Principles of Cancer Epidemiology

Annette C. Moll*, Michiel Robert de Boer, Lex M. Bouter, Nakul Singh

*Corresponding author for this work

Research output: Chapter in Book/Report/Conference proceedingChapterAcademicpeer-review


A clinical epidemiological study must address a research question, which can be explanatory or descriptive and which can be categorized as etiological, diagnostic, or prognostic. The main outcome measures of cancer epidemiology studies are prevalence, incidence, mortality, time to event, and quality of life. Surrogate endpoints are sometimes used instead of clinical endpoints but are controversial. There are many measures of association, which include relative risk, hazard ratio, odds ratio, differences in risk, and differences in mean score. The precision of estimates is described by p values and confidence intervals. Inaccuracies can be caused by various forms of bias, such as confounding, selection bias, and information bias. There are several research designs, which include case series, cross-sectional studies, cohort studies, randomized controlled trials, case-control studies, pilot studies, and systematic reviews.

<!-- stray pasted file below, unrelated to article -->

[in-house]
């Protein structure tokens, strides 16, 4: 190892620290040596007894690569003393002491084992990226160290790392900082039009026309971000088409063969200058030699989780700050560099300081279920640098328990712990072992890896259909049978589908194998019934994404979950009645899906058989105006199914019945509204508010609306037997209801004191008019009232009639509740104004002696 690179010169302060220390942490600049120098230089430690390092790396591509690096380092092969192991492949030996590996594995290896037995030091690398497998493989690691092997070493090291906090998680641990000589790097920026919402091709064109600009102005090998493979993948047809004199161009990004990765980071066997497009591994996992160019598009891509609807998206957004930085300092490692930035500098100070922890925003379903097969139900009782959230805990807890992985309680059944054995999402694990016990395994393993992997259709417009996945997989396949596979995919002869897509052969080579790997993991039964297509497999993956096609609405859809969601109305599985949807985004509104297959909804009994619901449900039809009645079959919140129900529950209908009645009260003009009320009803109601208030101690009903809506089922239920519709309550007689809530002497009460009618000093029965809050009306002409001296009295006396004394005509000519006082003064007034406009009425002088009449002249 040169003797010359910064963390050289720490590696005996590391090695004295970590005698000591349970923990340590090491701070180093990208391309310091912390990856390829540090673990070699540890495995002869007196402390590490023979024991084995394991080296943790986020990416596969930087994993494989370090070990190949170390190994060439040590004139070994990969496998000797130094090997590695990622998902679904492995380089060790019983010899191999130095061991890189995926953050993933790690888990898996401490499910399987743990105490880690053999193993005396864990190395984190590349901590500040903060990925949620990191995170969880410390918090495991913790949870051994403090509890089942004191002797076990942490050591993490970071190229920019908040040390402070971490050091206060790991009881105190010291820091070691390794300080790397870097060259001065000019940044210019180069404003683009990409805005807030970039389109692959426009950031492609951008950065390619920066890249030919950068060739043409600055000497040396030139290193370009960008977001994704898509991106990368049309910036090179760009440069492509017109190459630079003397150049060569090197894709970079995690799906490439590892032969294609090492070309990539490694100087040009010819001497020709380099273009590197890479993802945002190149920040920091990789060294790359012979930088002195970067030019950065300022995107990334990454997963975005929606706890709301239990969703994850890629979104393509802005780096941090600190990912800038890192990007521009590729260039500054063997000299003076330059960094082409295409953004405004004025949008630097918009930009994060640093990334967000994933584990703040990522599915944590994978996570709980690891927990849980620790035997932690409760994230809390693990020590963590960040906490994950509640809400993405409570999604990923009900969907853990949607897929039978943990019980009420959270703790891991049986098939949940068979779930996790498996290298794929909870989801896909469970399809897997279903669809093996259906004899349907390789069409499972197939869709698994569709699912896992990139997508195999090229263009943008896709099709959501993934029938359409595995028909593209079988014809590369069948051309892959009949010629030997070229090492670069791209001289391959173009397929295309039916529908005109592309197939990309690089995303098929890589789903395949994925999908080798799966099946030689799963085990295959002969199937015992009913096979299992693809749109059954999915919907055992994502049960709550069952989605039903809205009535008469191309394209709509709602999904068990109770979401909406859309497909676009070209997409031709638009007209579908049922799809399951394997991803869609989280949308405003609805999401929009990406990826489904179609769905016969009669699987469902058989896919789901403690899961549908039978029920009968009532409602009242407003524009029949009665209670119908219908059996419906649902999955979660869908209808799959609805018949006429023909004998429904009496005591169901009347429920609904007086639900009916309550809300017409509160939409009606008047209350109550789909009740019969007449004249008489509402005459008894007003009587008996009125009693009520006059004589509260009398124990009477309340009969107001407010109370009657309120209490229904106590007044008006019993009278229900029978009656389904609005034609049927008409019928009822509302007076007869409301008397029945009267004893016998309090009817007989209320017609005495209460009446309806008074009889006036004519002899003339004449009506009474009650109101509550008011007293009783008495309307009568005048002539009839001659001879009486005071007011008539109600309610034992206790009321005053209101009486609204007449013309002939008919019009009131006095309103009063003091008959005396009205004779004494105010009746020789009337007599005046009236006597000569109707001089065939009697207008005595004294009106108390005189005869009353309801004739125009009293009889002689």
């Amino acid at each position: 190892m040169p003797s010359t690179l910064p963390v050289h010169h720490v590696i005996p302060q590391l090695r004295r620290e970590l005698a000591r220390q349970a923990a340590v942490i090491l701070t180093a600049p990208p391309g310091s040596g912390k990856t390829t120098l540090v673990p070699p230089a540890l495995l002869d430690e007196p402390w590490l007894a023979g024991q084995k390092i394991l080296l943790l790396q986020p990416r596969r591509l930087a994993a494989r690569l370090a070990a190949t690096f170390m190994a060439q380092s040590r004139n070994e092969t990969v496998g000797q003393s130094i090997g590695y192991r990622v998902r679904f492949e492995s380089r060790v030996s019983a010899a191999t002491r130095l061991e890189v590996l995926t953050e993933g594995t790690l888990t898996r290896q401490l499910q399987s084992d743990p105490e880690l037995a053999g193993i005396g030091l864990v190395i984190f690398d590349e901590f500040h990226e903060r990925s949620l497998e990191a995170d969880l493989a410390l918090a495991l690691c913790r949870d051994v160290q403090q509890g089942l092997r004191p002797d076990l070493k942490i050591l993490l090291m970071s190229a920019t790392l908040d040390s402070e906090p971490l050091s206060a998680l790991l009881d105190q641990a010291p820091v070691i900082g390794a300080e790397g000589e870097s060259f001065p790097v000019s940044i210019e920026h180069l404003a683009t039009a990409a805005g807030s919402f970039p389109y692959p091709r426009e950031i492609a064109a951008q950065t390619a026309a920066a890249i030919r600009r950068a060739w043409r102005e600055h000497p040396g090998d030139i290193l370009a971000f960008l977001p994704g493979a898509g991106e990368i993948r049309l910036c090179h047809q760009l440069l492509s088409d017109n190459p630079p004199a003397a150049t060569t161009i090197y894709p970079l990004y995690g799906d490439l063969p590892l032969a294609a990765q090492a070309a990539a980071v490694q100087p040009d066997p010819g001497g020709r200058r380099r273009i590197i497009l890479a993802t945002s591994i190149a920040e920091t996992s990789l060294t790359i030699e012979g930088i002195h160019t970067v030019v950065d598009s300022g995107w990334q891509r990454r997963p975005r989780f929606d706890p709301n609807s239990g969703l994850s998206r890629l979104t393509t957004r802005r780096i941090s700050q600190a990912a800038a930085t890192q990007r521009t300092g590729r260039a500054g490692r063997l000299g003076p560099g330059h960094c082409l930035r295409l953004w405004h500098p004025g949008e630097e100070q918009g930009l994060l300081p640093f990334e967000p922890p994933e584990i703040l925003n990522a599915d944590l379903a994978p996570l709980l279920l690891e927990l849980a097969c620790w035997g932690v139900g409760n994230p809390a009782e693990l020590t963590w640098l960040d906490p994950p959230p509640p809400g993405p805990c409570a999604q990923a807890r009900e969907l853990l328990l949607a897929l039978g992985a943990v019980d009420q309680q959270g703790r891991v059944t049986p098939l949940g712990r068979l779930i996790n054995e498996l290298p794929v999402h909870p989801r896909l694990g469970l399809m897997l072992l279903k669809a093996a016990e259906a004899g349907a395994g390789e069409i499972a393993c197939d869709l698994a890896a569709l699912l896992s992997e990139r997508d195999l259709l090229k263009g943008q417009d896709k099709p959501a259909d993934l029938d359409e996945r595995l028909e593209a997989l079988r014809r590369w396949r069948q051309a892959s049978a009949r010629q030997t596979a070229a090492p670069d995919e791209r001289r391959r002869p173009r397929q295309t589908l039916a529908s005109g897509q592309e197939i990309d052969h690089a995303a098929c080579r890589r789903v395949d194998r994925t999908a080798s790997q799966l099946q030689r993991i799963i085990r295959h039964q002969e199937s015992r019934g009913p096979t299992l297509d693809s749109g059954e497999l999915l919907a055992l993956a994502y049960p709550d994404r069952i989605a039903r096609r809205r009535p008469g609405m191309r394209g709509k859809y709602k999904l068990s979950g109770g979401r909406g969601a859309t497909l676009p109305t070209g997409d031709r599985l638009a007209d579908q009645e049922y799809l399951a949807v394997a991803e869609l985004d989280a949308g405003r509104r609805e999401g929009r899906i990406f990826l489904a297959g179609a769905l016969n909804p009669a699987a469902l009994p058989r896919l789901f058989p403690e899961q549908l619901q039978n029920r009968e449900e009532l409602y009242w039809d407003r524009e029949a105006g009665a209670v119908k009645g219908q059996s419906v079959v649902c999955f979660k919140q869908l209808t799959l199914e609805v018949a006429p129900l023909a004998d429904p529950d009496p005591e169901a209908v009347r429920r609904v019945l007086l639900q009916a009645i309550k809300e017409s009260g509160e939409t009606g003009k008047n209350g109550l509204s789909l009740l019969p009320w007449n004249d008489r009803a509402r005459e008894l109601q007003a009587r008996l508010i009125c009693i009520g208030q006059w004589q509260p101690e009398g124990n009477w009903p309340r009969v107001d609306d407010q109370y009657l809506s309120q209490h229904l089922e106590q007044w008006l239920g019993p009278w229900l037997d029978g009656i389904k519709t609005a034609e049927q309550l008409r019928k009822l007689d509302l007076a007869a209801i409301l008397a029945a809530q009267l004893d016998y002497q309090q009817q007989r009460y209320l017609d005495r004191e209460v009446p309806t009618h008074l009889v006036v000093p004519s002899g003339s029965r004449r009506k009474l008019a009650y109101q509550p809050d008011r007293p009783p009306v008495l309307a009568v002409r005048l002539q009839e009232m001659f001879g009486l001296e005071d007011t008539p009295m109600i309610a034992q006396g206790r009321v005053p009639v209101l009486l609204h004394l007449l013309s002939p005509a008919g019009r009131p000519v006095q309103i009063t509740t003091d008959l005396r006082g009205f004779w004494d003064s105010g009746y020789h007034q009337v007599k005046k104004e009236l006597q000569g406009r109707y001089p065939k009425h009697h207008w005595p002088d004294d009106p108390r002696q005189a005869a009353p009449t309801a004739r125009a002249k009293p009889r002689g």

Original languageEnglish
Title of host publicationClinical Ophthalmic Oncology: Basic Principles, Third Edition
PublisherSpringer International Publishing
ISBN (Electronic)9783030044893
ISBN (Print)9783030044886
Publication statusPublished - 1 Jan 2019

Publication series

NameClinical Ophthalmic Oncology: Basic Principles, Third Edition

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